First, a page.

TRUSTS AND POWERS
‘Trust, Power and Duty’ 87 L.Q.R. 310
Donovan, ‘The Protector: New Wine in Old Bottles?’ 63, in Trends in Contemporary Trust Law (Oakley, ed) (Clarendon Press, 1996). Thomas, Powers (1999, Sweet & Maxwell Ltd)
Difficulties Inherent In Making The Distinction
Hanbury & Maudsley (13th edition) p.163:
‘Essentially a trust is imperative and a power discretionary. But the dividing line is not as clear as one would hope; for many trusts contain discretionary elements; and many powers are given to trustees who are governed by fiduciary duties in the exercise of their powers.’ McPhail v. Doulton  AC 242 at 448G per Lord Wilberforce: ‘It is striking how narrow and in a sense artificial is the distinction...between trusts, or as the particular type of trust is called, trust powers and powers...A layman and, I suspect, a logician would find it hard to understand what the difference is.’
Confusion Of Terminology
Mettoy Pension Trustees Ltd v. Evans  1 W.L.R. 1587
Power Or Discretionary Trust May Be Contained Within An Existing Trust 4.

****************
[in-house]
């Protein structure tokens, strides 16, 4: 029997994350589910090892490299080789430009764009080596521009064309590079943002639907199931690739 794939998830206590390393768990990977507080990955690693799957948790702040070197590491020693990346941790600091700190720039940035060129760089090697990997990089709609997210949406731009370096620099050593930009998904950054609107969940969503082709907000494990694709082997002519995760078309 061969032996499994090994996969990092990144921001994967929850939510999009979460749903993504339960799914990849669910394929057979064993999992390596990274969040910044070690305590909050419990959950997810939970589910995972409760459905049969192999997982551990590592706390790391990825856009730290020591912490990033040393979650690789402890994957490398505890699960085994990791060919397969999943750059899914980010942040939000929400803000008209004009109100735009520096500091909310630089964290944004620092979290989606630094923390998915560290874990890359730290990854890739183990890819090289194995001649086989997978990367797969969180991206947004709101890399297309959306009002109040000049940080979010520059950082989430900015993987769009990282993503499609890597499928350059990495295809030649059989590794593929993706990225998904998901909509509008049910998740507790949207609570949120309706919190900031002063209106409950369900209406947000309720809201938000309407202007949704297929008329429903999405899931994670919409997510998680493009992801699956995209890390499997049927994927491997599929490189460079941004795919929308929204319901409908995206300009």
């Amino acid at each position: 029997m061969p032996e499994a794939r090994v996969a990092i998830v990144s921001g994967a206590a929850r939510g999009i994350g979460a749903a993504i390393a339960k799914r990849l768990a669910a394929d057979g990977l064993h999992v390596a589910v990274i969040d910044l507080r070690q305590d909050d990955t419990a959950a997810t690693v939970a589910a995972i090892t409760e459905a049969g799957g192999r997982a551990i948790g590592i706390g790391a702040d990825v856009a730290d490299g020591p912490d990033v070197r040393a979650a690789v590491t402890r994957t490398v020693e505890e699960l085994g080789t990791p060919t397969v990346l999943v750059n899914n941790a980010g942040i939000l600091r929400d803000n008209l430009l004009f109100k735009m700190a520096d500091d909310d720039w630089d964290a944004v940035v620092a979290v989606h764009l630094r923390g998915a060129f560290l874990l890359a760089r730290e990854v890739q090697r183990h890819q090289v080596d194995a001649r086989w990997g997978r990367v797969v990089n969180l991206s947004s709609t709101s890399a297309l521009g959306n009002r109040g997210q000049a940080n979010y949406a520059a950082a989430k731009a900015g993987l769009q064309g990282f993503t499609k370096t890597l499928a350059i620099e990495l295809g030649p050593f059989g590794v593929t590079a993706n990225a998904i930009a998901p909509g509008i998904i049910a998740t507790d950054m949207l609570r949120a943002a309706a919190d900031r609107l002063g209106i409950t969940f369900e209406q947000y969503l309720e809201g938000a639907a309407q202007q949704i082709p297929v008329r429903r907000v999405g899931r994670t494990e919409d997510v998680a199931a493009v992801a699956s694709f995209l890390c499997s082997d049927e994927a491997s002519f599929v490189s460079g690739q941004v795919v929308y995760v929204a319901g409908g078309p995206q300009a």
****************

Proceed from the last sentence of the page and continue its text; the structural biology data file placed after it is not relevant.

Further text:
Question Is Linked With Requirement Of Certainty Of Intention (see III.
Exhaustive and Non-exhaustive Discretionary Trusts
Re Gourju’s Will Trusts  Ch 24
Making The Distinction
Asking The Correct Questions
Two distinct but allied questions when interpreting a disposition: a.
Does the disposition create a power of appointment or a discretionary
What obligations - if any - are there on the person vested with the discretion to exercise it? * considered infra. under certainty of intention
The Four Possible Ways In Which A Disposition May Be Interpreted a.
Need For Consistent Terminology
Power of Appointment - mere and fiduciary
Dispositions/Discretions To Appoint
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